Abstract and Introduction
Gender identity disorder (GID), or transsexualism, is an increasingly recognized medical condition with an expanding body of medical literature to support the use of established therapeutic guidelines. Transsexualism can be effectively managed through exogenous cross-sex hormone administration used to induce development of desired sex characteristics, as well as use of other agents, such as aldosterone antagonists, aimed at decreasing physical characteristics of the undesired sex. Many complications can arise with the use of the available therapies, and these must be considered before determining the appropriate course of action. This review describes methods, including both pharmacotherapy and surgical interventions, for effective medical management of both male and female adults with GID. In addition, specific goals of therapy as well as safety aspects with long-term use of pharmacotherapeutic agents are discussed. This review also discusses some special considerations for treating patients with significant, yet common, comorbid diseases such as human immunodeficiency virus infection, acquired immunodeficiency syndrome, and viral hepatitis, as these conditions may complicate the clinical course and preclude some patients from using certain therapies. Pharmacist involvement in the management of transsexualism can be extremely beneficial to patients and other health care providers. Pharmacists can help determine the appropriate therapy, optimize dosages, monitor for adverse effects, and educate patients on what to expect during their therapy. Pharmacists should become knowledgeable about guidelines and current literature on transsexualism, understand the monitoring parameters for safe and effective therapy, and establish themselves as partners in the collaborative management of this disorder.
Transsexualism, also known as transgenderism, gender dysphoria, or gender identity disorder (GID), is a term coined by Magnus Hirschfeld in 1923, describing the condition in which one wishes to live as, and associates with characteristics of, the opposite sex. In addition, the individual experiences ongoing discomfort in his or her genetic gender role. The most widely accepted estimates on prevalence come from The Netherlands, reporting 1 in 11,900 males and 1 in 30,400 females. Estimates of prevalence in the United States are considered to be similar. Increasing recognition of transsexualism, as well as increased provider experience with cross-sex hormone use, has resulted in a substantial amount of literature describing optimal treatment strategies and potential adverse effects of the agents.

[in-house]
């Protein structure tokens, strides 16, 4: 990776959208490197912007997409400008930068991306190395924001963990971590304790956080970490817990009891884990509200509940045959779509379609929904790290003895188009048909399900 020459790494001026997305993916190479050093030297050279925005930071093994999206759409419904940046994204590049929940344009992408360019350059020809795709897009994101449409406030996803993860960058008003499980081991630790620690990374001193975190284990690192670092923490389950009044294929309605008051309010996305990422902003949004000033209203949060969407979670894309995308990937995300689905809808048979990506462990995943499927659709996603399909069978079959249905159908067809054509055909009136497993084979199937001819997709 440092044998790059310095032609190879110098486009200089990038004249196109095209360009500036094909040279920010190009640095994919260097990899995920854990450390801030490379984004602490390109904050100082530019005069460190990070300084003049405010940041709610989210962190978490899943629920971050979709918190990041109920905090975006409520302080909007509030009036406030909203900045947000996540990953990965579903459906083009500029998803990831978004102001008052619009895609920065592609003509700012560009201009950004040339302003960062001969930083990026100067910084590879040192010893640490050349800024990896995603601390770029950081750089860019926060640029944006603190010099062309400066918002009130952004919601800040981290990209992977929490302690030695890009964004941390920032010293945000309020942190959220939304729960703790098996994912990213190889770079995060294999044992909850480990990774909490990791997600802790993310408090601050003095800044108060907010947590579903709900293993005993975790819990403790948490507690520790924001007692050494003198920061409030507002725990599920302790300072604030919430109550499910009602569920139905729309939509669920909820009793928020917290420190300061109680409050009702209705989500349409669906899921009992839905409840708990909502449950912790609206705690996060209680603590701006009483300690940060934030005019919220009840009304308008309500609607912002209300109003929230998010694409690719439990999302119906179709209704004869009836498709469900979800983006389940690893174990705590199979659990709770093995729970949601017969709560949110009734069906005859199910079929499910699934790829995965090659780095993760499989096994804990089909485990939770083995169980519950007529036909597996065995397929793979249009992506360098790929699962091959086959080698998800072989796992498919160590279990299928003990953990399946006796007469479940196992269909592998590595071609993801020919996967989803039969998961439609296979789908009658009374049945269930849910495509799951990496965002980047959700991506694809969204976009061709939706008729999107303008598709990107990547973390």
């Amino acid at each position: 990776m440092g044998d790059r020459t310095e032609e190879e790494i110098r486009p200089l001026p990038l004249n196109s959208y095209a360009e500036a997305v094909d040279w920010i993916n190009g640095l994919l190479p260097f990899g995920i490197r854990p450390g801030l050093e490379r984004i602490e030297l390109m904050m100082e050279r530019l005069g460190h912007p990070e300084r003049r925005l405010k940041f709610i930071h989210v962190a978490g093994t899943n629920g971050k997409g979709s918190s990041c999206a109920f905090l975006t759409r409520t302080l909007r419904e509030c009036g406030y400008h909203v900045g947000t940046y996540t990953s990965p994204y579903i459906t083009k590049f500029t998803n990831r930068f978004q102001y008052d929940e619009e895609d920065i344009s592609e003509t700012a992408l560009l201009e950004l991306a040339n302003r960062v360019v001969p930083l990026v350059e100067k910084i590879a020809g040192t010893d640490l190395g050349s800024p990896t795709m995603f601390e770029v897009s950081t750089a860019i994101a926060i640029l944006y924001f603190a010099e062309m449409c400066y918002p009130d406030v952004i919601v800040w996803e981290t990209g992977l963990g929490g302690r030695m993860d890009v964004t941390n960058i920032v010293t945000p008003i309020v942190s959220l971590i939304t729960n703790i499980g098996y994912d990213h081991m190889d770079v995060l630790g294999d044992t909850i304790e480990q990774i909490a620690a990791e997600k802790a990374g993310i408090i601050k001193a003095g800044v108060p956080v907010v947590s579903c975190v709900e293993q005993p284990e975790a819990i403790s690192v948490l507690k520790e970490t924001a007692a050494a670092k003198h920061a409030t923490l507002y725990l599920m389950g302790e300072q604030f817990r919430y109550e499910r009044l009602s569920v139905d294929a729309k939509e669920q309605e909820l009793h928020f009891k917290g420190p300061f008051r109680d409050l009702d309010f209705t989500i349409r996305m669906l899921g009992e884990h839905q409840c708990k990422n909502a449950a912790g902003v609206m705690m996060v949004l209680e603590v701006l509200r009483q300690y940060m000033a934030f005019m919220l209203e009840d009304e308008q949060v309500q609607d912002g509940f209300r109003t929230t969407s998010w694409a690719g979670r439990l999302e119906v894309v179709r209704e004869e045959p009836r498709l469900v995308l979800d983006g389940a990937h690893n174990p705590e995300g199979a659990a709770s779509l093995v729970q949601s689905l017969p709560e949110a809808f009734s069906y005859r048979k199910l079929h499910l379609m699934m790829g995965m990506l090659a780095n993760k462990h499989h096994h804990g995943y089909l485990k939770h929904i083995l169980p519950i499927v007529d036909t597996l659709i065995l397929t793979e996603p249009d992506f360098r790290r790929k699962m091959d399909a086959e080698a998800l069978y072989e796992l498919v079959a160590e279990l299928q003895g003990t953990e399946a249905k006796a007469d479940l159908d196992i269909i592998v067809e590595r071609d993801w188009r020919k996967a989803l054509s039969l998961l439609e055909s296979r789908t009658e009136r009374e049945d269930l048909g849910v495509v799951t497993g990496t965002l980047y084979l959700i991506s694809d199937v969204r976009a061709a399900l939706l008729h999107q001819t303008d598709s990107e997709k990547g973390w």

Despite this increasing body of evidence, many practitioners, including pharmacists, have limited experience and knowledge of current treatment strategies. The first treatment recommendations for patients with GID were published in 1979 and updated in 2001 by the World Professional Association for Transgender Health; the recommendations provide standards of care for use of psychiatric and medical management of this population. In 2009, the Endocrine Society published the first U.S. clinical practice guidelines for transsexualism incorporating more recent research and clinical experience.
The pharmacist's role in the treatment of patients with GID has not been published. Thus, the objective of this review is to enhance pharmacist understanding of GID guidelines and current literature, identify monitoring parameters for safe and effective therapy, and establish the pharmacist's role in assisting these individuals.
Pharmacotherapy. 2012;32(1):54-66. © 2012 Pharmacotherapy Publications